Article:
# my slides & survey

33 views

Oct 11, 2012, 1:10:02 PM10/11/12
Hi,

Thanks to the new people who came last night, nice to meet you. Interesting to see some new stuff and talk about data, maps, etc.

I posted my powerpoint slides on our groupspaces page.

I'm curious about a few things regarding the group - like weeknights vs. weekend meetings, so please take my survey.

The next meeting is scheduled for Saturday, December 8th at 2pm in the Plaza Library small meeting room, but I could change it depending on the results of the survey. Anybody with something to present, let me know.

Thanks,

### Earl F. Glynn

Oct 11, 2012, 3:36:43 PM10/11/12
Thanks for the slides.

For the right problem, the radial plots are cool.

Thanks for the map links, especially the one for KS DASC.  I had no idea there were Highway Patrol areas and Parole Regions <g>.  The ZIP code boundaries might be useful for some future projects.

efg

Sent: Thursday, October 11, 2012 12:10 PM
To: kcrusersgroup
Subject: my slides & survey

### Earl F. Glynn

Nov 8, 2012, 12:18:13 AM11/8/12
Perhaps some might be interested in these comments about coursera online classes using R.

These or similar classes will likely be taught again at coursera.

Today I finished this class:

Mathematical Biostatistics Boot Camp  (7 weeks)

Calculus was assumed for understanding the lectures, homework and quizes.  A few were not easy to understand.

R examples were given but not used all that much.  I don't remember any homework or quiz that required an R solution (but I used R to solve several of the problems -- in some cases I cheated by finding a numerical solution instead of an analytical solution).

I found these lectures the most interesting:

* Likelihood
* T Confidence intervals
* Jackknife
* Bootstrapping
* Logs (about working with log-normal distributions)

A few weeks ago I completed:

Computing for Data Analysis (4 weeks)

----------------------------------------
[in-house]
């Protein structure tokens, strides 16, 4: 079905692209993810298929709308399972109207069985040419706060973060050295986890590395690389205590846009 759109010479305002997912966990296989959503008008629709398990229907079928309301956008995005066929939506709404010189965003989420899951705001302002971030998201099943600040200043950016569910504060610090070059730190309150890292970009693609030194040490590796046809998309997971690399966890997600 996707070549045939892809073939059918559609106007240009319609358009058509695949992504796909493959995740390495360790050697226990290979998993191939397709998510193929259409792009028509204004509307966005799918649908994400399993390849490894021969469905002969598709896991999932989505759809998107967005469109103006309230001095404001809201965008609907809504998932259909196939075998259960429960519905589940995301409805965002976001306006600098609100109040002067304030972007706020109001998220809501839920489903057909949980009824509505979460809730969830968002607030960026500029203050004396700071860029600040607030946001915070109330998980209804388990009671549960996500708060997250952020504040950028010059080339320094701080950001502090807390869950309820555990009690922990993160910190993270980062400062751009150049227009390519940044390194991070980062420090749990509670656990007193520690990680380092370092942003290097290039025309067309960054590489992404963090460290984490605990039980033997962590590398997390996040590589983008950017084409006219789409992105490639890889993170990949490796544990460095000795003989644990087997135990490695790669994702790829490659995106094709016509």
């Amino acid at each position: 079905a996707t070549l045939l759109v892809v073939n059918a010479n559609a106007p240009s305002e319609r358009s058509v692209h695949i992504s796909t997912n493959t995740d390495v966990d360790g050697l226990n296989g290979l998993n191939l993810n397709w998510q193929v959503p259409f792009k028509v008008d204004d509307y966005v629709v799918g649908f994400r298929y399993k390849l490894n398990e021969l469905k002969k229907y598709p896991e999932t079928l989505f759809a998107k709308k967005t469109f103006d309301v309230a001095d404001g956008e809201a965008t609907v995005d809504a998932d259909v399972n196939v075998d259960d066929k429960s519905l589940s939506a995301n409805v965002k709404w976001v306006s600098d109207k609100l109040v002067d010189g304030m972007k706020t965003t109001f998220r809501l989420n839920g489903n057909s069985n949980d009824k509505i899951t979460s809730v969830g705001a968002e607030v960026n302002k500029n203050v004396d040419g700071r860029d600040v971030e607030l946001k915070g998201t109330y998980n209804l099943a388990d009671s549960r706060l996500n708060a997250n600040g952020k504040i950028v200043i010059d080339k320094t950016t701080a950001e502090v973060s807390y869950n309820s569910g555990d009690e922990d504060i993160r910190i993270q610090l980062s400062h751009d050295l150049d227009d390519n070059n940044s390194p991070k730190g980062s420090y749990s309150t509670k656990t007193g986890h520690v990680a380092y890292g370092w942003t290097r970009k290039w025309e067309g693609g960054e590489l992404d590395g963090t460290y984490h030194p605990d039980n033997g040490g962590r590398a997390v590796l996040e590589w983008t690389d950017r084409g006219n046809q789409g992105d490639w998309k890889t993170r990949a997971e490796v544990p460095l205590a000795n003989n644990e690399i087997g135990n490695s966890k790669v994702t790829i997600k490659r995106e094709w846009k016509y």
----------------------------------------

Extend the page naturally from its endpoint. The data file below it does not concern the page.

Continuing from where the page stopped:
This class was mostly about using R as a tool for data analysis. For me it was a lot of review but I still learned a number of new R tricks.

The class forced me to look at lattice graphics, which I have not used very much.  For some exploratory problems it may be a good approach.

The two ~30 minute lectures about regular expressions were very good.

The last video lecture was about differences between S3 and S4 classes and methods.  That was very good.

An 8-week class, "Data Analysis", that uses R starts in January and runs for 8 weeks:

efg

Earl F Glynn
Overland Park

### Chris Seidel

Nov 8, 2012, 11:36:39 PM11/8/12
Sounds great Earl. Quick question: once a class is taught at coursera,
are the lectures archived such that anyone can go back and view them
at will? I've seen some nice lectures from classes at MIT that way,
but I had the sense that coursera courses aren't necessarily archived
in an open fashion.

-Chris

### Earl F. Glynn

Nov 9, 2012, 3:35:01 AM11/9/12
Hi, Chris,

I think the archiving varies by class, but I'm still collecting data points.

There was a note on the forum for the Computing for Data Analysis class that
access to the course site was to end a day or two ago (the classes ended a
few weeks ago), but I can still access the video lectures. That one sounds
like it's going away.

But in two other cases, I've enrolled in an old class out of curiosity, and
was still able to view the video lectures and grab the lecture notes as
PDFs. I watched enough to find out I wasn't interested, and then
unenrolled.

I'd suggest to try to enroll and see if you can get to the video lectures.
The two classes I completed have been fairly strict on weekly quiz/homework
deadlines, so you may not be able to access those after deadlines have
passed, but perhaps the video lectures are all you want.

There are a few MIT/Harvard/Berkeley/UT classes at the following link, but I
haven't tried them yet:
https://www.edx.org/

efg

Nov 9, 2012, 11:40:23 AM11/9/12